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FORVM`s Classical Numismatics Discussion Board  |  Numism  |  Reading For the Advanced Collector  |  Topic: The temple of the deified Hadrian and Sabina on sestertii of Antoninus Pius 0 Members and 1 Guest are viewing this topic. « previous next »
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Author Topic: The temple of the deified Hadrian and Sabina on sestertii of Antoninus Pius  (Read 6351 times)
curtislclay
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« on: July 25, 2010, 05:04:55 pm »

This temple appears in three variants on rare sestertii of Antoninus' fourteenth tribunician year, 151-2 AD.

1. Legend TR POT XIIII / COS IIII in two lines in exergue, S - C in field, Temple of eight Corinthian columns without cult statues, the temple flanked by a palm tree on each side. Strack 1057 cites this coin from Modena. Cohen 955 cites a specimen from the famous Dupré Collection, and that same Dupré coin was no. 2856 in Rollin & Feuardent's stock catalogue of the 1880s, graded TB or VF, which means EF in today's grading. Since then this Dupré coin has apparently disappeared, not resurfacing, as far as I know, in any of the innumerable illustrated sale catalogues published between the 1890s and today. Possibly the Modena museum acquired the Dupré specimen, but this seems unlikely; more probably it is still in private hands but just hasn't resurfaced in the sale literature. I have never seen an actual specimen or an illustration of this variety.

2. Main legend in two lines in exergue as on 1, same temple with the palm trees on each side but now with two seated cult images in the center between the columns. Strack 1056, Paris only, illustrated on pl. XIII, see scan by my wife Susan Headley below; Cohen 954, BMC p. 309. Recently I acquired what may be only the second known specimen of this sestertius, from the same dies, see Susan's scan below. The last two strokes of the date TR POT XIIII are weak on the Paris specimen, even weaker, though still faintly visible, on mine.

3. The same temple, with the palm trees and the cult statues, but now with legend PIETAS / S C in two lines in exergue, TR POT XIIII - COS IIII around. Less rare than variants 1-2, but still rare. Strack 1061 cites specimens in Berlin, Paris, and Vienna, illustrating the Berlin specimen on pl. XIII (see scan below). BMC 1869-70 has two worn specimens from the same pair of dies, the rev. of 1869 being illustrated on pl. 45.17, and coming from a different rev. die than the Berlin specimen illustrated by Strack. I had a decent specimen of this coin in my first collection, purchased from Boutin in Paris if I recall correctly, which should now be in Oxford. This coin is not represented, however, in Berk photofile, CoinArchives Pro, or Wildwinds.
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Curtis Clay
curtislclay
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« Reply #1 on: July 25, 2010, 07:29:40 pm »

This temple on the rare sestertii of 151-2 has sometimes been misidentified as the temple of Divus Augustus and Diva Livia, because a very similar eight-columned temple of Corinthian order, with two seated cult statues between the columns and statues on bases before the outer columns of the temple, also appeared on coins of Antoninus eight and nine years later, in 159-60 (TR P XXII-XXIII), now with the explicit legend TEMPLVM DIV AVG REST COS IIII (S - C) or AEDE DIVI AVG REST COS IIII (S - C); see image from CoinArchives below. That legend means, of course, "Antoninus restored the Temple (or Shrine) of the Divine Augustus", so the temple shown on these coins is without doubt that of Divus Augustus.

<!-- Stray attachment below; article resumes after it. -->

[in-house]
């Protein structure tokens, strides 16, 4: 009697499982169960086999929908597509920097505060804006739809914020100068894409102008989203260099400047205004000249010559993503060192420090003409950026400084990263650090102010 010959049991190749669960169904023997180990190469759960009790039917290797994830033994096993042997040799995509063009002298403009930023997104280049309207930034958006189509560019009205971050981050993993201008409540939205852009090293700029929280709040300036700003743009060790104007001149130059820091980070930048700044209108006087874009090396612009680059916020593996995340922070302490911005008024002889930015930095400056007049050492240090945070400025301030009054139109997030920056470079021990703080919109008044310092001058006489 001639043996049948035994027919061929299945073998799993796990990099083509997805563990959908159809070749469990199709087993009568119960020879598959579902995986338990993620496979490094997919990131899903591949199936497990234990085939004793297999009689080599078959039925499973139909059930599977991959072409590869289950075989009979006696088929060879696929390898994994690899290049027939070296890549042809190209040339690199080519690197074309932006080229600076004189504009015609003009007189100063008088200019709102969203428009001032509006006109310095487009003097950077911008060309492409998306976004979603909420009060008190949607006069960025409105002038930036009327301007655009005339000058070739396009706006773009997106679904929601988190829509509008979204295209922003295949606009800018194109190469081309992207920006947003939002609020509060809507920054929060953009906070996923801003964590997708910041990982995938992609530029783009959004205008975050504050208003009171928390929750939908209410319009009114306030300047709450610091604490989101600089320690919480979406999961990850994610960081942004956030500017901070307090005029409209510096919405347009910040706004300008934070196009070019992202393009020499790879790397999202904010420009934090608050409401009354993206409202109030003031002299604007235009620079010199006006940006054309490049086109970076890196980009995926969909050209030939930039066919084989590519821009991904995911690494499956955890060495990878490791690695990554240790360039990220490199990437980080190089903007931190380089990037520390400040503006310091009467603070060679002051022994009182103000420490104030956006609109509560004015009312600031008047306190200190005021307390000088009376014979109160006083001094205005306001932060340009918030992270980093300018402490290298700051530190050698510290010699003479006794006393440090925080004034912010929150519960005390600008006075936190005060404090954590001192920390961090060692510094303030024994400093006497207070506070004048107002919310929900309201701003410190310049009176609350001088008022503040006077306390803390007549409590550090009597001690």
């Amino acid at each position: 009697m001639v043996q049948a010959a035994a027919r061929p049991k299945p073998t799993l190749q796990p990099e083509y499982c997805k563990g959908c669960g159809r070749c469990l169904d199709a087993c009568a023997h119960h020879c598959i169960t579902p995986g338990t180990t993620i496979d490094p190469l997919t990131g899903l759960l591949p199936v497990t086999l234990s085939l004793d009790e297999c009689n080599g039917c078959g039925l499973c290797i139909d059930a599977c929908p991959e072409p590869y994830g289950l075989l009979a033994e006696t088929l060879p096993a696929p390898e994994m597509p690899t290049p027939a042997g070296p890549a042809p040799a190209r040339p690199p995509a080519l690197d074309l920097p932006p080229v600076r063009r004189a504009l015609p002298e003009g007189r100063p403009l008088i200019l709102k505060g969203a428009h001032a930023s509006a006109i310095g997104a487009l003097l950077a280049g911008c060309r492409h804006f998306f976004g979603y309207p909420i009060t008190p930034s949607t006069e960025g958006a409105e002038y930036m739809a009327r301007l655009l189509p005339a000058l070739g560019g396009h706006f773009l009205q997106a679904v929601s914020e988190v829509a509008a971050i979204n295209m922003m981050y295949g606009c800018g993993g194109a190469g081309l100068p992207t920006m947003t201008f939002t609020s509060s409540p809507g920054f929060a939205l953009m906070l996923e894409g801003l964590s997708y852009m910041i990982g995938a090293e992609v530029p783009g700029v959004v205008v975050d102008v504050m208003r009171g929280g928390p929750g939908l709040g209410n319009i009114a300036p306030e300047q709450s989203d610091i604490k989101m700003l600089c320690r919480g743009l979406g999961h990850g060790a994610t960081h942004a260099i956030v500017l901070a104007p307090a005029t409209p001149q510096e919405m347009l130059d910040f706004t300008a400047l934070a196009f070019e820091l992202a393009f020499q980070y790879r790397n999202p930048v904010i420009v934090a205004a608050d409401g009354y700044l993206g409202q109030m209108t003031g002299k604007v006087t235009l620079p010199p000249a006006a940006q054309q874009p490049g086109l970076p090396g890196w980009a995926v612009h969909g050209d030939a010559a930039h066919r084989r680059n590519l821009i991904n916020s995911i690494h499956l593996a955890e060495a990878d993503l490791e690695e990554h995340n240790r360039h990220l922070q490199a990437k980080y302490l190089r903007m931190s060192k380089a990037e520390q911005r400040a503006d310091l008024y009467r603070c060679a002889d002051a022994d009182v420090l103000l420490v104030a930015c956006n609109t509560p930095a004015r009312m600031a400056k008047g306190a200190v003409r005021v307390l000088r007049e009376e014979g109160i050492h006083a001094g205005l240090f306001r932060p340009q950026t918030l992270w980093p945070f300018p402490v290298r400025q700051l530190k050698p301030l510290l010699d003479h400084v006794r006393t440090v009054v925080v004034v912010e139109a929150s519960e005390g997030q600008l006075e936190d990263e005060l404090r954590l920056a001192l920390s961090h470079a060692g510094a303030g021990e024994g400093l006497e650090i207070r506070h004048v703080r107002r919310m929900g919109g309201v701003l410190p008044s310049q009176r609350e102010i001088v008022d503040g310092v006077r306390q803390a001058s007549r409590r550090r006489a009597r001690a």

Eckhel in the 1790s, however, already realized that the temple on the earlier sestertii of 151-2 was probably instead that of Divus Hadrian and Diva Sabina, and this identification was argued at length and persuasively by Strack (1937), pp. 144-6. The main arguments are:

1. Since Antoninus, as the coins prove, restored the Temple of Divus Augustus in 159, there was no reason for him to show the same temple on his sestertii eight years earlier.

2. On the coins of 159-60, the legend explicitly states that the temple shown is that of Divus Augustus, which Antoninus had restored; but on the sestertii of 151-2 the only descriptive legend was PIETAS. Now Antoninus' restoration of the Temple of Divus Augustus could be called an act of Pietas or Duty, but he exhibited that virtue much more strongly by deifying and building a temple for his adoptive father Hadrian! The Senate hated Hadrian and had resisted Antoninus' wish to consecrate Hadrian after his death in July 138; but when Antoninus insisted, the Senate reluctantly complied, consecrated Hadrian, and voted Antoninus the name Pius, because he was so insistent on honoring his adoptive father. PIVS was from then on a constant element in Antoninus' name on the coins, and it has become part of his modern name too, Antoninus Pius. PIVS meant that he had consecrated Hadrian; therefore PIETAS was the appropriate legend on his sestertii showing the Temple of Hadrian in 151-2.

3. On his coins of 138-early 139, Antoninus added Hadrian's names Aelius and Hadrianus to his own, to honor his father and since those names were now his too because of the adoption. But in the course of 139 Antoninus dropped these names of Hadrian from his coins, because, we may assume, the circumstances of his accession were now fading into the past, and in order not to irritate the Senate unduly.

These names of Hadrian only returned one more time to Antoninus' coins, namely from sometime in the course of his fourteenth until sometime in the course of his fifteenth tribunician year. In these years Antoninus' numismatic titulature changed from

ANTONINVS AVG PIVS P P TR P XIIII / COS IIII to

IMP CAES T AEL ANTONINVS AVG PIVS P P / TR POT XIIII COS IIII, adding IMP CAES T AEL (very briefly, these coins are very rare) to

IMP CAES T AEL HADR ANTONINVS AVG PIVS P P / TR POT XIIII (or XV) COS IIII, adding HADR too, the titles of the PIETAS sestertii, and finally back to

ANTONINVS AVG PIVS P P TR P XV / COS IIII, omitting IMP CAES T and Hadrian's names as earlier.

It is hard to resist Strack's conclusion that the PIETAS Temple sestertii explain this reemergence of Hadrian's names in Antoninus' numismatic titulature: in 151/2 Antoninus completed and dedicated his Temple of Divus Hadrian, and he therefore once again added Hadrian's names to his own on the coins.

4. Finally, there are small differences between the temple shown on the coins in 151-2 and that shown in 159-60, confirming that they were in fact different temples.

a. The Temple of Augustus has two small altars (?) on the steps of the temple, which are missing from the steps of Hadrian's temple.

b. In Hadrian's temple, only the statue on the left, Hadrian himself, holds a scepter, in his left hand. In the temple of Augustus, both Augustus and Livia hold scepters, and in their right hands not their left.